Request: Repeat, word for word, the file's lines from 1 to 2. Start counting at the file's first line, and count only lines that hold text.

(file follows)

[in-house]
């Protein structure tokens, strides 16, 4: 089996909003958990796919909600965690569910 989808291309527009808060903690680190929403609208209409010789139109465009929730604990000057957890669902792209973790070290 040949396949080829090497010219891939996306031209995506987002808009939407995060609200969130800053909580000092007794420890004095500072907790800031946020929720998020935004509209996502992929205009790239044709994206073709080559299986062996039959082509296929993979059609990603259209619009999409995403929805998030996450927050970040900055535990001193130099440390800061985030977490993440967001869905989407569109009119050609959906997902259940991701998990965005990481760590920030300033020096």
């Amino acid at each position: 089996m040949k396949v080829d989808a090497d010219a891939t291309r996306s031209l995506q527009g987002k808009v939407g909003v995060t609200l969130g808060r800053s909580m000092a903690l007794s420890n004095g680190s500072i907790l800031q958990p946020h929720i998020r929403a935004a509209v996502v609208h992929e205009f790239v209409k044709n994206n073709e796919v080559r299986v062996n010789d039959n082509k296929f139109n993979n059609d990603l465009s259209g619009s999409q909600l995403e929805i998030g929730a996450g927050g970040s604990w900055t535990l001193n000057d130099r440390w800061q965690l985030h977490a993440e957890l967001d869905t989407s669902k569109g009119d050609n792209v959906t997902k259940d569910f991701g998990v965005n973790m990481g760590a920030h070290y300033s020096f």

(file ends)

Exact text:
[in-house]
């Protein structure tokens, strides 16, 4: 089996909003958990796919909600965690569910 989808291309527009808060903690680190929403609208209409010789139109465009929730604990000057957890669902792209973790070290 040949396949080829090497010219891939996306031209995506987002808009939407995060609200969130800053909580000092007794420890004095500072907790800031946020929720998020935004509209996502992929205009790239044709994206073709080559299986062996039959082509296929993979059609990603259209619009999409995403929805998030996450927050970040900055535990001193130099440390800061985030977490993440967001869905989407569109009119050609959906997902259940991701998990965005990481760590920030300033020096």